______________________________________Test Substance (III)(Test Person (1))Time (h)    Remaining seated (c)                      Biting (d)______________________________________1           8              02.25        1              03.5         0              04.75        9              06           0              07           7              08           3              0______________________________________ a) Average per test phase on the glove: 100 b) Approaching: 109-5

______________________________________Test Substance (II)(Test Person (2))Time (h)    Remaining seated (c)                      Biting (d)______________________________________1           0              02           0              03           0              04           0               (2)*5           0              06           0              07           1              08           0              0______________________________________ a) Average per test phase on the glove: 100 b) Approaching: 11-1 *These two bites were made in the edge portion of the test surface, an area which was probably freed from the agent due to the protective cuff.

______________________________________Test Substance (III)(Test Person (2))Time (h)    Remaining seated (c)                      Biting (d)______________________________________1           0              02           1              03           0              04           0              05           0              06           0              07           1              08           0              0______________________________________ a) Average per test phase on the glove: 100 b) Approaching: 22-2

The efficienty of test substances (II) and (III) is excellent with respect to all parameters. Both substances show a good repelling effect over the whole test period. (Approaching mosquitos at the beginning, in the middle and at the end of the test; see detail b)). Protection against mosquito bites is excellent because none of the test persons was bitten during the whole test period which lasted for 8 h.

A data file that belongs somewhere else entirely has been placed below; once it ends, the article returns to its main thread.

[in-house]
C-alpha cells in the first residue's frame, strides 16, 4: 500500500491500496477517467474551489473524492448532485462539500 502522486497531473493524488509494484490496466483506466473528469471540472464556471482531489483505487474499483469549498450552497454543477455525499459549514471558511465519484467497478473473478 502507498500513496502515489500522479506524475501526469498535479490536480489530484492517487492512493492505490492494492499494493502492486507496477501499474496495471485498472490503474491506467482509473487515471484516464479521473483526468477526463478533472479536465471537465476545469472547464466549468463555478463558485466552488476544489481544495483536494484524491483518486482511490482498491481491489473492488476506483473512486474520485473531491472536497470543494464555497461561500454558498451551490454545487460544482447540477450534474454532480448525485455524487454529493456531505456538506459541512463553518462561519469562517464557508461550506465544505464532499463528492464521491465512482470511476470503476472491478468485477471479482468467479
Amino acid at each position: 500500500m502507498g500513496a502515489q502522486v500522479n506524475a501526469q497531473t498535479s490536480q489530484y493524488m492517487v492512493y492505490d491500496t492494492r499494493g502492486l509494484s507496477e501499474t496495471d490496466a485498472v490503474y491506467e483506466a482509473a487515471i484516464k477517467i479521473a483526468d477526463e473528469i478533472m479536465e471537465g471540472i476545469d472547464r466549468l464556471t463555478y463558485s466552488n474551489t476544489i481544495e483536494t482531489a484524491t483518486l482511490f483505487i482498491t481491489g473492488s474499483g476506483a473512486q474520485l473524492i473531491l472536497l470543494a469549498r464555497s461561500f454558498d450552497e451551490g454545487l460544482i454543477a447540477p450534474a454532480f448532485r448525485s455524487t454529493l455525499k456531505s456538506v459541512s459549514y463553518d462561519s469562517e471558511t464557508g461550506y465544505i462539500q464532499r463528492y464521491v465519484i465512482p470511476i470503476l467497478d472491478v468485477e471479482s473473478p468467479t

The efficiency of the substances results above all from the ratio of the mosquitos which remain seated on the glove and are ready to bite, to the other values. The number of biting mosquitos is a decisive factor for the duration of the effect and thus, in the tropics, indirectly also for the risk of infection. The tested substances guarantee protection for at least 8 hours. As can be seen from parameters b) and c), there is also a certain number of approaching and sitting mosquitos when the first runnings coconut fatty acid is used; these mosquitos, however, do not bite. Hence, a strong repellent effect can be attributed to all of the tested substances.

Patent Citations
Cited PatentFiling datePublication dateApplicantTitle
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Non-Patent Citations
Reference
1"Fatty Acids As Oviposition Repellents For Mosquitoes", Database Chemabs Chemical Abstracts Service, Y. S. Hwang et al., AN: CA97(15):122022q abstract and Proc. Pap. Annu. Conf. Calif. Mosq. Vector Control Assoc., 49th., pp. 106-107 (1982).
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Referenced by
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US5801196 *Apr 4, 1997Sep 1, 1998Agraquest, Inc.Methods of using emu oil and active fractions thereof as an insect repellent
US5929113 *Jun 16, 1997Jul 27, 1999Agraquest, Inc.Compositions comprising EMU oil or active fractions thereof and methods of using these compositions as insect repellents
US6130252 *Oct 14, 1997Oct 10, 2000James; Lynn SueInsecticide and insect repellant compositions
US6300324 *Jan 4, 1999Oct 9, 2001Scott E. PartelowComposition for repelling ticks
US6306415Jun 30, 1998Oct 23, 2001Stratacor, Inc.Natural insect and arthropod repellent
US6444216Aug 13, 2001Sep 3, 2002Stratacor, Inc.Natural insect repellent
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US6645516 *Sep 20, 1999Nov 11, 2003Auberger GerardHydrosoluble composition comprising lipophilic vegetable material and at least two ecologically optimized surfactants
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US20070166341 *Jul 12, 2006Jul 19, 2007Tetsuo NakatsuSolid volatile composition and method and system for making the same
US20080069785 *Sep 14, 2007Mar 20, 2008Jones Allen LPest-control compositions, and methods and products utilizing same
US20080153708 *Dec 24, 2006Jun 26, 2008Jones Allen LFatty acids and fatty acid esters as herbicidal agents and carriers
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Classifications
U.S. Classification514/552, 424/523, 514/557, 424/522, 424/526, 424/DIG.10
International ClassificationA01P17/00, A01N37/02, A01N61/00
Cooperative ClassificationY10S424/10, A01N37/02
European ClassificationA01N37/02
Legal Events
DateCodeEventDescription
May 10, 1995ASAssignment
Owner name: BENCSITS, FRANZ, SWITZERLAND
Free format text: ASSIGNMENT OF ASSIGNORS INTEREST;ASSIGNOR:BENCSITS, FRANZ;REEL/FRAME:007478/0789
Effective date: 19950130
Owner name: PERYCUT-CHEMIE AG, SWITZERLAND
Free format text: ASSIGNMENT OF ASSIGNORS INTEREST;ASSIGNOR:BENCSITS, FRANZ;REEL/FRAME:007478/0789
Effective date: 19950130
Sep 22, 1998CCCertificate of correction
May 30, 2000FPAYFee payment
Year of fee payment: 4
Aug 4, 2004REMIMaintenance fee reminder mailed
Jan 14, 2005LAPSLapse for failure to pay maintenance fees
Mar 15, 2005FPExpired due to failure to pay maintenance fee
Effective date: 20050114